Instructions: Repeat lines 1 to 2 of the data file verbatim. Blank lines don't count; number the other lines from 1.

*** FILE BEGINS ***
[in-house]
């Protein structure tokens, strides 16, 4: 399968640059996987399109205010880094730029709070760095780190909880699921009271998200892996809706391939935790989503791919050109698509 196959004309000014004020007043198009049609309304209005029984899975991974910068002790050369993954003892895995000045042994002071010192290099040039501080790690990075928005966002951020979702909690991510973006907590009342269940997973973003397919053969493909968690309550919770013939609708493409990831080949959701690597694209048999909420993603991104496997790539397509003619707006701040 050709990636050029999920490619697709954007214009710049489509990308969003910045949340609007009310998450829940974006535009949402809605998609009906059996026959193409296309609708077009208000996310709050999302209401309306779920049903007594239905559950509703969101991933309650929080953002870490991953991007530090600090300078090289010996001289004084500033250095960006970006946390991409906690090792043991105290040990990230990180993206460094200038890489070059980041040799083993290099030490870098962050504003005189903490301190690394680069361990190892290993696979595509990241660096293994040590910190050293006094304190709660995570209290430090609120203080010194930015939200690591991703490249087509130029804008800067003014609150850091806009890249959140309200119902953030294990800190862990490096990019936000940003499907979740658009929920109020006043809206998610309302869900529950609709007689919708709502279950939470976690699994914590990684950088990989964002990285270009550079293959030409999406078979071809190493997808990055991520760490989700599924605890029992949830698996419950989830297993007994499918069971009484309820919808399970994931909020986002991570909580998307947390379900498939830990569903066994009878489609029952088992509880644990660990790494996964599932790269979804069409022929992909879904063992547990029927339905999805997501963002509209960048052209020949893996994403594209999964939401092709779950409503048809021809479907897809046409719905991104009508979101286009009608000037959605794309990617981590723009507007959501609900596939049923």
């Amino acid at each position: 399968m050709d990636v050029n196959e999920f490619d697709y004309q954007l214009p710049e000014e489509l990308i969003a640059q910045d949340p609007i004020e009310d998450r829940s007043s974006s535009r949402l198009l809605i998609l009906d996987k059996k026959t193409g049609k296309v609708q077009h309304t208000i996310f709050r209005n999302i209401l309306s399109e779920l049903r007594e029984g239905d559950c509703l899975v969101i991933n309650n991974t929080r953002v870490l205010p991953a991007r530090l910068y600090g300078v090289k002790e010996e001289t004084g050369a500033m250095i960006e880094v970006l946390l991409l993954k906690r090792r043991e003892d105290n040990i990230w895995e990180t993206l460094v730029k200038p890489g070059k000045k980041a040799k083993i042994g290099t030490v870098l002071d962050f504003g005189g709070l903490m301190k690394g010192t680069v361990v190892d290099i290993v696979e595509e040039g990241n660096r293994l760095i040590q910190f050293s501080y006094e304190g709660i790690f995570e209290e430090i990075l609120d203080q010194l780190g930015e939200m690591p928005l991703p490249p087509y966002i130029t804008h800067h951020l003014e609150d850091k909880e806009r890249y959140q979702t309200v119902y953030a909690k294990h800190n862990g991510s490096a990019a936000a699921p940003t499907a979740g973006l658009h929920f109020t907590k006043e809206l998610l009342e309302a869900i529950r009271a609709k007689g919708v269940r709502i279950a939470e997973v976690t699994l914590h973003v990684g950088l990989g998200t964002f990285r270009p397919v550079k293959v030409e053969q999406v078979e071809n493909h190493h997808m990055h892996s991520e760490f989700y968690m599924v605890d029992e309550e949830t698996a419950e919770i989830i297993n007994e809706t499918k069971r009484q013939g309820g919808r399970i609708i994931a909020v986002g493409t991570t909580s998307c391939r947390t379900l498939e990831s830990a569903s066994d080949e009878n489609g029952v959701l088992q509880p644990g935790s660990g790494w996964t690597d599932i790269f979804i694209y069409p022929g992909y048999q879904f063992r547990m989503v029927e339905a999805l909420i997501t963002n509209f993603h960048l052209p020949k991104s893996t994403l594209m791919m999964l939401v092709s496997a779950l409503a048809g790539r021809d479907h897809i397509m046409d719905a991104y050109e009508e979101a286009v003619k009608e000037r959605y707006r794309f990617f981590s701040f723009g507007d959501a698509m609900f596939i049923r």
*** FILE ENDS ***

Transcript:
[in-house]
């Protein structure tokens, strides 16, 4: 399968640059996987399109205010880094730029709070760095780190909880699921009271998200892996809706391939935790989503791919050109698509 196959004309000014004020007043198009049609309304209005029984899975991974910068002790050369993954003892895995000045042994002071010192290099040039501080790690990075928005966002951020979702909690991510973006907590009342269940997973973003397919053969493909968690309550919770013939609708493409990831080949959701690597694209048999909420993603991104496997790539397509003619707006701040 050709990636050029999920490619697709954007214009710049489509990308969003910045949340609007009310998450829940974006535009949402809605998609009906059996026959193409296309609708077009208000996310709050999302209401309306779920049903007594239905559950509703969101991933309650929080953002870490991953991007530090600090300078090289010996001289004084500033250095960006970006946390991409906690090792043991105290040990990230990180993206460094200038890489070059980041040799083993290099030490870098962050504003005189903490301190690394680069361990190892290993696979595509990241660096293994040590910190050293006094304190709660995570209290430090609120203080010194930015939200690591991703490249087509130029804008800067003014609150850091806009890249959140309200119902953030294990800190862990490096990019936000940003499907979740658009929920109020006043809206998610309302869900529950609709007689919708709502279950939470976690699994914590990684950088990989964002990285270009550079293959030409999406078979071809190493997808990055991520760490989700599924605890029992949830698996419950989830297993007994499918069971009484309820919808399970994931909020986002991570909580998307947390379900498939830990569903066994009878489609029952088992509880644990660990790494996964599932790269979804069409022929992909879904063992547990029927339905999805997501963002509209960048052209020949893996994403594209999964939401092709779950409503048809021809479907897809046409719905991104009508979101286009009608000037959605794309990617981590723009507007959501609900596939049923």